MaticControl Crypto Module for Raspberry Pi

3.50  excl. VAT

You made a software, and you want to keep it safe from stealing? Most microcontrollers are not designed to protect against snoopers, but a crypto-authentication chip can be used to lock away private keys securely. Once the private key is saved inside, it can’t be read out, all you can do is send it challenge-response queries. That means that even if someone gets hold of your hardware and can read back the firmware, they won’t be able to extract it!

Description

You made a software, and you want to keep it safe from stealing? Most microcontrollers are not designed to protect against snoopers, but a crypto-authentication chip can be used to lock away private keys securely. Once the private key is saved inside, it can’t be read out, all you can do is send it challenge-response queries. That means that even if someone gets hold of your hardware and can read back the firmware, they won’t be able to extract it!

The ATECC608 is the latest crypto-auth chip from Microchip, and it uses I2C to send/receive commands. Once you ‘lock’ the chip with your details, you can use it for ECDH and AES-128 encrypt/decrypt/signing. There’s also hardware support for random number generation, and SHA-256/HMAC hash functions to greatly speed up a slower micro’s cryptography commands.

We’re starting to see these low-cost secure element chips in various products, so that a less expensive chip can be used to drive peripherals, without worrying about security. This chip does not have a public datasheet, but it is compatible with the ATECC508 earlier version which does, so please refer to that complete datasheet as well as the ATECC608 summary sheet. The good news is that, despite not having complete documentation, there is some software support.For Python and C/C++ check out Microchips Cryptoauthlib (yes we also think it’s odd that there’s no datasheet but there is published code)  For Arduino use, check out the Arduino ATECCx08 library.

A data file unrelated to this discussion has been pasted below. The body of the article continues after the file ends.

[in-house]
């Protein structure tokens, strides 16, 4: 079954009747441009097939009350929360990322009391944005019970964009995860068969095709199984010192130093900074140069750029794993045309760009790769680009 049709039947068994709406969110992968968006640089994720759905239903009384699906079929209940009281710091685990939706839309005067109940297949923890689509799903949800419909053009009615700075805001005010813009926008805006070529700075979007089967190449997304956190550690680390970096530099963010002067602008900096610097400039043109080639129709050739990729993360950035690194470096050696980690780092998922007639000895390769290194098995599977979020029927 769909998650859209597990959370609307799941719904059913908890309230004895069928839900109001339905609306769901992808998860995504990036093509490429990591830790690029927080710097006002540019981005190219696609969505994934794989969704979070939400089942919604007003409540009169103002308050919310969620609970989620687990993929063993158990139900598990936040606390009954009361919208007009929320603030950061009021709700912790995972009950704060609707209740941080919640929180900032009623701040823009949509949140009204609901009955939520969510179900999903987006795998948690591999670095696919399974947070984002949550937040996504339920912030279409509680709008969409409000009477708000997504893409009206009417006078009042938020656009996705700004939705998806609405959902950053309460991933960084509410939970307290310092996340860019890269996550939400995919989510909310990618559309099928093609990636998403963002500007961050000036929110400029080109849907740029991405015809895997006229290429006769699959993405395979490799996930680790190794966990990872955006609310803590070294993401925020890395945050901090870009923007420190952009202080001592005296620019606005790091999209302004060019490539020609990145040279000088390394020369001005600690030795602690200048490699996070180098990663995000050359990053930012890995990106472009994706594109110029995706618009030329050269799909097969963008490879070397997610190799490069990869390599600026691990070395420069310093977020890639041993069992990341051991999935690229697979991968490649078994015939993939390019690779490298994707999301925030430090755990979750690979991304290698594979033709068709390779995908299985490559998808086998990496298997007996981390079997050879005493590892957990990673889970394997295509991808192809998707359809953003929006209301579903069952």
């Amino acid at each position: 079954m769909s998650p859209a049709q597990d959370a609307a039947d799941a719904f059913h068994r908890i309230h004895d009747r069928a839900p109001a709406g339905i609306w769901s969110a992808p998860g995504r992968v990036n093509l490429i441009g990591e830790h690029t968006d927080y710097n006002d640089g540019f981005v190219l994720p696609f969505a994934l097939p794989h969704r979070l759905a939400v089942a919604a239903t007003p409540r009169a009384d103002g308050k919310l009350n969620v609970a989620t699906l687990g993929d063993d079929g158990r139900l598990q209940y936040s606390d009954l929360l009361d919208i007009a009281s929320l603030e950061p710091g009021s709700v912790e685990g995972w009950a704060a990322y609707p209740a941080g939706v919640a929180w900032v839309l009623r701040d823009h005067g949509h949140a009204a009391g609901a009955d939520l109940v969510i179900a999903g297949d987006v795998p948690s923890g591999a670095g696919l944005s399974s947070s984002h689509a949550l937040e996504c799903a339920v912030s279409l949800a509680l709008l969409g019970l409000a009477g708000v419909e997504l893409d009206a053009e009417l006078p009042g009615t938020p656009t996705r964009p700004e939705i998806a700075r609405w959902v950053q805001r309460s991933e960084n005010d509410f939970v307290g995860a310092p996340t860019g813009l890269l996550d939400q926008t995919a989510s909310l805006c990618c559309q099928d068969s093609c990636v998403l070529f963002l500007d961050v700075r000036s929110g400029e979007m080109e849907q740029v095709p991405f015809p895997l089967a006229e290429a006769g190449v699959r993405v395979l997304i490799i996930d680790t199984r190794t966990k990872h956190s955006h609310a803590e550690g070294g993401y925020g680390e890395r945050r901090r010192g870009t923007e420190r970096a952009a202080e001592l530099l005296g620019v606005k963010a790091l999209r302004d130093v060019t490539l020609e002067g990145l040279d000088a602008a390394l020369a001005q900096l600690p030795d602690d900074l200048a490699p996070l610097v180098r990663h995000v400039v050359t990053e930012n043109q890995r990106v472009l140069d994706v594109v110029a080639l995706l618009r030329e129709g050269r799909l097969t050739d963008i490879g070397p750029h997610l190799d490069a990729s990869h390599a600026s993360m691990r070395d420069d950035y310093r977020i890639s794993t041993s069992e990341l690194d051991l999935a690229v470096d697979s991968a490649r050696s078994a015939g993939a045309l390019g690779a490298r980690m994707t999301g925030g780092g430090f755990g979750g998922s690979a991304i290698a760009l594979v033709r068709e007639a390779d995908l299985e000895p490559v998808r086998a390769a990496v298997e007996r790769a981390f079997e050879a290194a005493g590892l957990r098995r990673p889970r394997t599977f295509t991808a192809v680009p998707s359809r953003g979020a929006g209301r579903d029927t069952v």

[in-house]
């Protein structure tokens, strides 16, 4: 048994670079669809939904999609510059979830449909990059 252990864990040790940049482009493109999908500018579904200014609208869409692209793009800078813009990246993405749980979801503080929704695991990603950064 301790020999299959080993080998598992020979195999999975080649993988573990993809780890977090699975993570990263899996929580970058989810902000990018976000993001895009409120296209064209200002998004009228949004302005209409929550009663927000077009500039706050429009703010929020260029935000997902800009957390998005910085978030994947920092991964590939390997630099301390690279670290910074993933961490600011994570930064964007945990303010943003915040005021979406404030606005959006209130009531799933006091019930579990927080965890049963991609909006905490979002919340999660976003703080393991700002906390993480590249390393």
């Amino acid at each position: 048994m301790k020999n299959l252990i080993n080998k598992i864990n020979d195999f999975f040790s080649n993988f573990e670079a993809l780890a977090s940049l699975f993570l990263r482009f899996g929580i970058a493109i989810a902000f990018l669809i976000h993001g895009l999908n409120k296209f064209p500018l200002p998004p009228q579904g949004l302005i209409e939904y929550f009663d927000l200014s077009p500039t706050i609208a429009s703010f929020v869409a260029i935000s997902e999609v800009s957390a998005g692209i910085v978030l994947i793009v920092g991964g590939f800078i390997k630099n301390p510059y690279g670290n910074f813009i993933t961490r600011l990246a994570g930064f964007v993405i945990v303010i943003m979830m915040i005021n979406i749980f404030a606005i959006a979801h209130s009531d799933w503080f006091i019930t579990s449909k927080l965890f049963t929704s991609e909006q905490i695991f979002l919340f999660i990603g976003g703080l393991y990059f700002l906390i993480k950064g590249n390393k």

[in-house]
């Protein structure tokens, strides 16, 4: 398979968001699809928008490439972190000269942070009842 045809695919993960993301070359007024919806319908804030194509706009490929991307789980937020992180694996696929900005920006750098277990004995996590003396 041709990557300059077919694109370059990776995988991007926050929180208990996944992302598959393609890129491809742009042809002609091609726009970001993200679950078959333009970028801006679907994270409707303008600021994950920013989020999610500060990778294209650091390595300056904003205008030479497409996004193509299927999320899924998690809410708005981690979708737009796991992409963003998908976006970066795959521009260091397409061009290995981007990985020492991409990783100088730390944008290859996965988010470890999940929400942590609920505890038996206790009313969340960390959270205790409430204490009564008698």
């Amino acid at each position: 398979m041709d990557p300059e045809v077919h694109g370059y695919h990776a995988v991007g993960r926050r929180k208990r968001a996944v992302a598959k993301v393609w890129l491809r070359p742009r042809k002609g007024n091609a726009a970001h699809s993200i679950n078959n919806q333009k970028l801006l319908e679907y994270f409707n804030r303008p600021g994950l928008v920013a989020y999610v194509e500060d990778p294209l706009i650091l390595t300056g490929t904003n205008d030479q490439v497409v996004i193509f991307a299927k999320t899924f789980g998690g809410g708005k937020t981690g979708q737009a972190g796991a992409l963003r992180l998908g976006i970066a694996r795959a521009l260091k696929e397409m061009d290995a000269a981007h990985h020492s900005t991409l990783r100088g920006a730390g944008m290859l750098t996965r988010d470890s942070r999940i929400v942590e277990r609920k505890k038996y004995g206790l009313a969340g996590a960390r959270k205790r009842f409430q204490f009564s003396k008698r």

To make working with the ATECC608 as easy as possible, we’ve put it on a breakout PCB . This allows you to use it with Raspberry Pi or other similarly equipped boards without needing to solder. This chip will work with 3.3V or 5V power/logic micros, so it’s ready to get to work with a range of development boards.

Please note the I2C address is fixed at 0x60 and according to Microchip, you should use this at higher I2C speeds like 400KHz if other devices are on the I2C bus, to avoid some I2C bus contention (much like the datasheet, this is not documented anywhere yet)